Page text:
for the last eight years (all his life, really), we have had the same computer, a beautiful aluminum-clad 12″ Powerbook G4 named Hermione. i have a tendency towards anthropomorphism in my relationships to everything (from Legos to chickens to doorknobs to oak trees to, yes, computers). i can’t help but relate to my computer something like Dairine from the Young Wizards novels relates to Spot, except my computer doesn’t talk to me or help me save the universe from the entropy, usually. my kids and i have put in an AirPort card (so we could have wifi), we have added RAM, we’ve taken Hermione apart almost completely to see what her different components are. She has stories the kids have recorded, all our pictures, some videos, the first novel I ever wrote, and more ephemera of our family life saved on her.  i would keep this computer forever as our one and only if it weren’t for the idea I had recently… that the computer could be a much more managable presence in our lives, and a much more useful one in lots of ways, if it were parked at a desk. I know, of course, that laptops are many times more efficient than desktops (and energy consumption is a huge concern of mine, although i also realize that most of the energy used in a computer’s lifespan is consumed during its manufacture), and so we’ve obtained my father’s old business computer, which he estimates to be about four years old, which makes it an amazing leap forward in terms of capabilities. we’ve installed Edubuntu and are learning to like it! i am planning to get a digital microscope that can attach to our optical microscope so we can both view specimens with greater magnification and so my littlest one can actually see what the rest of us can (tiny eyes and microscopes make for a struggle). i also want to set up a permanent place for my oldest to work on his stop-motion animation.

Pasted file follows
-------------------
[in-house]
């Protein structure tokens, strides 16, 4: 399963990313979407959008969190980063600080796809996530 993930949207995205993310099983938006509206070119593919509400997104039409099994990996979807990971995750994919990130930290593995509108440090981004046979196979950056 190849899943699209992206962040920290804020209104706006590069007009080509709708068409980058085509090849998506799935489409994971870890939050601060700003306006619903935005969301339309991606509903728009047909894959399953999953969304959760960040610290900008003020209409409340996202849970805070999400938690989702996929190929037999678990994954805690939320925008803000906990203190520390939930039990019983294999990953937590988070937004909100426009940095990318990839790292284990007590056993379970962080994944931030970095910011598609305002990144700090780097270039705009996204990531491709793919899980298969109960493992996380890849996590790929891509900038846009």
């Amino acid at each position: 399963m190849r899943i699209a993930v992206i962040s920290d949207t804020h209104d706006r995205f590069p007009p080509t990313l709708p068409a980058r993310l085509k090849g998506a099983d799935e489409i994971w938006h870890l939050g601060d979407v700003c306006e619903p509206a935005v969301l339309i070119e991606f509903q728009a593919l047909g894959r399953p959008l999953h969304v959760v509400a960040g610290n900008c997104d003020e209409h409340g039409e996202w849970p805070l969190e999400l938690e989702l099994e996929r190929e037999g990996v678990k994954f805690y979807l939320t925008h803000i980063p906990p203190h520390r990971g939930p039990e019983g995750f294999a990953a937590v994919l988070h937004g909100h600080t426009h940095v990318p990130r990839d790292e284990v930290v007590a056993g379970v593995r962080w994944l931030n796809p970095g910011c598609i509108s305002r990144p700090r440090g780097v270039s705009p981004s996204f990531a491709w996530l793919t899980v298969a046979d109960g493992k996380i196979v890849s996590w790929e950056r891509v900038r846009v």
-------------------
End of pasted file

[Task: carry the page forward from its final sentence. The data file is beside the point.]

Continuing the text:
the main benefit, however, will be in keeping the glowing screen separate from the rest of our house! i think this will make it easier to achieve our goal (reached by consensus!) of two days a week where we don’t use a computer, a cell phone (other than for calls), or a portable video game system at all, which will leave that much more time for building our chicken coop (we are going to have pet chickens again! and maybe ducks! hooray for the approach of spring!), gardening, drawing, painting, baking, playing kickball, and being goofy, among other equally worthy pursuits.

i thank the internet for saving my life but i’m not sorry i broke up with my computer.

2 Responses to “if the internet saved your life, would you still break up with your computer?”

  1. mikaela said

    Being an incredibly shy socially awkward punk girl living in a small super conservative christian town, i needed the internet. i found friends and community and eventually the confidence i needed to venture out on my own. the internet kept me from literally killing myself. in our house i work thru the internet and have to be on it daily but i do make time to unplug the machine and go on adventures. its consuming and addicting and its important to remember to enjoy your non virtual life as well.

  2. Tracie said

    I agree with keeping the computer on as social dating level versus a serious relationship. I loved reading this aloud to my kids, who relate to the story so well.
    Tha ability to find solace and save oneself from a lonely childhood, where one feels like a monster, is wonderful.
    An Amazing and strong woman wrote this story.
    I will also add that she is a great mom who puts her children first.